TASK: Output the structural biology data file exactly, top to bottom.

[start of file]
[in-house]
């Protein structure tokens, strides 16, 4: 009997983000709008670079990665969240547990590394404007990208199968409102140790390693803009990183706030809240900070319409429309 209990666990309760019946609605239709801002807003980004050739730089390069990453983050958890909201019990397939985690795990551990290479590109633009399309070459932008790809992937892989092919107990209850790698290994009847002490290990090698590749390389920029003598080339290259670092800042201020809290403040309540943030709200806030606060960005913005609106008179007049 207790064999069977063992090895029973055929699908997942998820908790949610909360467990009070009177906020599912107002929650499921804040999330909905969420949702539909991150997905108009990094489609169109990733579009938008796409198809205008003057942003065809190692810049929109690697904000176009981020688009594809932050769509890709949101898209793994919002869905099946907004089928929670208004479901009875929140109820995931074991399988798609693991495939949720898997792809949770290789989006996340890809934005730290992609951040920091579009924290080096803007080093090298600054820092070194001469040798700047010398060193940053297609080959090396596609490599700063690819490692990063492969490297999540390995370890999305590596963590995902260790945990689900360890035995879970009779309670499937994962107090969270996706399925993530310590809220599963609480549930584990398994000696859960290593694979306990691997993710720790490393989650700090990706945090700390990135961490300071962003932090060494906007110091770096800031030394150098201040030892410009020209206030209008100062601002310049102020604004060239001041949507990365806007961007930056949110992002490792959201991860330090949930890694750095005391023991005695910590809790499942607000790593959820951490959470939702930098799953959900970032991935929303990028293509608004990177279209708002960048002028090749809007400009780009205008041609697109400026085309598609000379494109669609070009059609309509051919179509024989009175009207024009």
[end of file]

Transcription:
[in-house]
């Protein structure tokens, strides 16, 4: 009997983000709008670079990665969240547990590394404007990208199968409102140790390693803009990183706030809240900070319409429309 209990666990309760019946609605239709801002807003980004050739730089390069990453983050958890909201019990397939985690795990551990290479590109633009399309070459932008790809992937892989092919107990209850790698290994009847002490290990090698590749390389920029003598080339290259670092800042201020809290403040309540943030709200806030606060960005913005609106008179007049 207790064999069977063992090895029973055929699908997942998820908790949610909360467990009070009177906020599912107002929650499921804040999330909905969420949702539909991150997905108009990094489609169109990733579009938008796409198809205008003057942003065809190692810049929109690697904000176009981020688009594809932050769509890709949101898209793994919002869905099946907004089928929670208004479901009875929140109820995931074991399988798609693991495939949720898997792809949770290789989006996340890809934005730290992609951040920091579009924290080096803007080093090298600054820092070194001469040798700047010398060193940053297609080959090396596609490599700063690819490692990063492969490297999540390995370890999305590596963590995902260790945990689900360890035995879970009779309670499937994962107090969270996706399925993530310590809220599963609480549930584990398994000696859960290593694979306990691997993710720790490393989650700090990706945090700390990135961490300071962003932090060494906007110091770096800031030394150098201040030892410009020209206030209008100062601002310049102020604004060239001041949507990365806007961007930056949110992002490792959201991860330090949930890694750095005391023991005695910590809790499942607000790593959820951490959470939702930098799953959900970032991935929303990028293509608004990177279209708002960048002028090749809007400009780009205008041609697109400026085309598609000379494109669609070009059609309509051919179509024989009175009207024009």